“Helplessness Blues,” the title track and centerpiece of the album, starts with a soft acoustic guitar and Pecknold soft, but bold, and slowly building voice. Then he breaks into strong, energetic performance, with distinct guitars and clear vocals. This is another point, where the listener should notice the lyrics. The Fleet Foxes have always been lyrically strong. Their debut was marked with wonderfully painted pictures full of natural imagery. While this albums certainly contains that, many of the lyrics are more grounded. The opening, “I was raised up believing I was somehow unique / Like a snowflake distinct among snowflakes, unique in each way you can see / And now after some thinking, I’d say I’d rather be / A functioning cog in some great machinery serving something beyond me,” is wonderfully descriptive and features a individual who might rather not be so unique or lonely and would rather be involved in something bigger. However, he/she simply can’t, as Pecknold continues, “But I don’t, I don’t know what that will be / I’ll get back to you someday soon you will see.” The next part establishes that this person is on a journey for meaning but can’t seem to settle into a collective identity: “What’s my name, what’s my station, oh, just tell me what I should do / I don’t need to be kind to the armies of night that would do such injustice to you / Or bow down and be grateful and say ‘sure, take all that you see’ To the men who move only in dimly-lit halls and determine my future for me.” Despite, the speaker’s desire to serve a greater purpose, he cannot bring himself to give up his individuality as Pecknold sings, “What good is it to sing helplessness blues, why should I wait for anyone else? / And I know, I know you will keep me on the shelf.” He/she realizes that serving a larger purpose means that he/she will be pushed to the margins and relegated to an unimportant, passive role. The final part of the song stresses individual ownership. The speaker wants to own something himself or herself and if he.she could do that, then they would have no problem putting in the work necessary because it would be such an ideal situation full of happiness. “If I had an orchard, I’d work till I’m raw / If I had an orchard, I’d work till I’m sore / And you would wait tables and soon run the store / Gold hair in the sunlight, my light in the dawn / If I had an orchard, I’d work till I’m sore / If I had an orchard, I’d work till I’m sore.” Finally, the song ends on an enigmatic and abrupt, “Someday I’ll be like the man on the screen,” which solidifies the goals and places it as an ideal. The song then fades out with soft instrumentation.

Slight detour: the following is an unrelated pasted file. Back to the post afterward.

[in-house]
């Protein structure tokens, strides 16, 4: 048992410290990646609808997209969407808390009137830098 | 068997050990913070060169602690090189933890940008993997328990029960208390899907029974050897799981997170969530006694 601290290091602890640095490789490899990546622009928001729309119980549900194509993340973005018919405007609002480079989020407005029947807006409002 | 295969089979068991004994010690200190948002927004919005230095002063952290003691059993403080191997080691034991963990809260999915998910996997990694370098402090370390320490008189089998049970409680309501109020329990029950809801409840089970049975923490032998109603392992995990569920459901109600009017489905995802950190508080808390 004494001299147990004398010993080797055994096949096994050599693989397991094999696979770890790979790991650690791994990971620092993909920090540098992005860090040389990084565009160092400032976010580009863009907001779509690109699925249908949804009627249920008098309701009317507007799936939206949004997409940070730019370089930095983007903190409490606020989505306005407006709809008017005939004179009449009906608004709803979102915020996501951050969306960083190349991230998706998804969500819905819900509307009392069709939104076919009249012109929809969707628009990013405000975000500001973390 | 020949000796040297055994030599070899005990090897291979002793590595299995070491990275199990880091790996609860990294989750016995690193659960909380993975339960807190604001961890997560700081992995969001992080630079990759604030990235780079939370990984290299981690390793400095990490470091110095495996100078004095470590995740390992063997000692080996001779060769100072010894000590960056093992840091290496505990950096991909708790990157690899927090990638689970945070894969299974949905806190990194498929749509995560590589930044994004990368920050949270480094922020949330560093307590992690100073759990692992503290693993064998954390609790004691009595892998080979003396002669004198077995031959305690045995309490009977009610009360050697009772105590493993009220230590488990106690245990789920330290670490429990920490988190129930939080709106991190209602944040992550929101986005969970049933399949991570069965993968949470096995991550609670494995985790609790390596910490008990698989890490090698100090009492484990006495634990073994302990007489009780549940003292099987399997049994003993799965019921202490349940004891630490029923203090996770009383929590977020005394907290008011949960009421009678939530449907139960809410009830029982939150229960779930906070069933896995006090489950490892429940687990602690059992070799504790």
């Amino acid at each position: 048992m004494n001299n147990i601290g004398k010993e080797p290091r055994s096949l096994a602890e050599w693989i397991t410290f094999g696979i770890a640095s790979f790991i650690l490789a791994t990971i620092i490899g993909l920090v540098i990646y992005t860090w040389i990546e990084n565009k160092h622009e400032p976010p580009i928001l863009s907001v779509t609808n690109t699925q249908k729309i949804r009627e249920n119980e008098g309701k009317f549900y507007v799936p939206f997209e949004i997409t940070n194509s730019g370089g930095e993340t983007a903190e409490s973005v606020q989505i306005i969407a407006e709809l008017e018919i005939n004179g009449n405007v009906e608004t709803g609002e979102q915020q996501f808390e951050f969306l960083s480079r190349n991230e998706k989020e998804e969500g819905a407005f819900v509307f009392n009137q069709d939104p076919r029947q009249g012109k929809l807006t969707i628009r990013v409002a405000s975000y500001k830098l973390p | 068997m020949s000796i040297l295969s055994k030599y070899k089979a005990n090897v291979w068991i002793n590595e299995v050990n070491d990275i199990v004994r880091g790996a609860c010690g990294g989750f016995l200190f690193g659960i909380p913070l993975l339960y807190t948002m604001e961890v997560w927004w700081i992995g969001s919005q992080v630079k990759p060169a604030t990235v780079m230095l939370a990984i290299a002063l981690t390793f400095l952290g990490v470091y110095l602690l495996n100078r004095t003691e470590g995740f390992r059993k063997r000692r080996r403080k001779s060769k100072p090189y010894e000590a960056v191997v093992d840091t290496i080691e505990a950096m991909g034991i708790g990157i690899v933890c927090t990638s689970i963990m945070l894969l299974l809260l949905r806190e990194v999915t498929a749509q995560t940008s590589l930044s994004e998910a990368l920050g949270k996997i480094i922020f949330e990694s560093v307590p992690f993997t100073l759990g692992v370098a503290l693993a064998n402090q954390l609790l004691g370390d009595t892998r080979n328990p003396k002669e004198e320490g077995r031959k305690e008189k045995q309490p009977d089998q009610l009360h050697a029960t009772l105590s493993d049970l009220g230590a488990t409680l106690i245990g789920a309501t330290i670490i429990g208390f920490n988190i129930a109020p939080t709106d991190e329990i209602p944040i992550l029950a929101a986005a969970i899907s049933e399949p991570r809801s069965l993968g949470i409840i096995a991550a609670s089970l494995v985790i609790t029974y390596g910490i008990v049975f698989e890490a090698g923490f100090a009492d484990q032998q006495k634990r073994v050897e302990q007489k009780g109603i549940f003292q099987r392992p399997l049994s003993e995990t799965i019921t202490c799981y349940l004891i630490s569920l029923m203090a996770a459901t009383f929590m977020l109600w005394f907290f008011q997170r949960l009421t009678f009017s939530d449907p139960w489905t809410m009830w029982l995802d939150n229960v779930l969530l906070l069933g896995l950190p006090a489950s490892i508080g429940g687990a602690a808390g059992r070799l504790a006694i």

“The Cascades” is a beautiful two minute instrumentation interlude that focuses mostly on plucked, high, guitars. It is a simple song, but as will everything “simple” the Fleet Foxes do, there is another layer beneath it and a build. Though relatively few instruments are involved, they come together to create a wonderful song. The sudden swells that populate this song should catch the attention of listeners.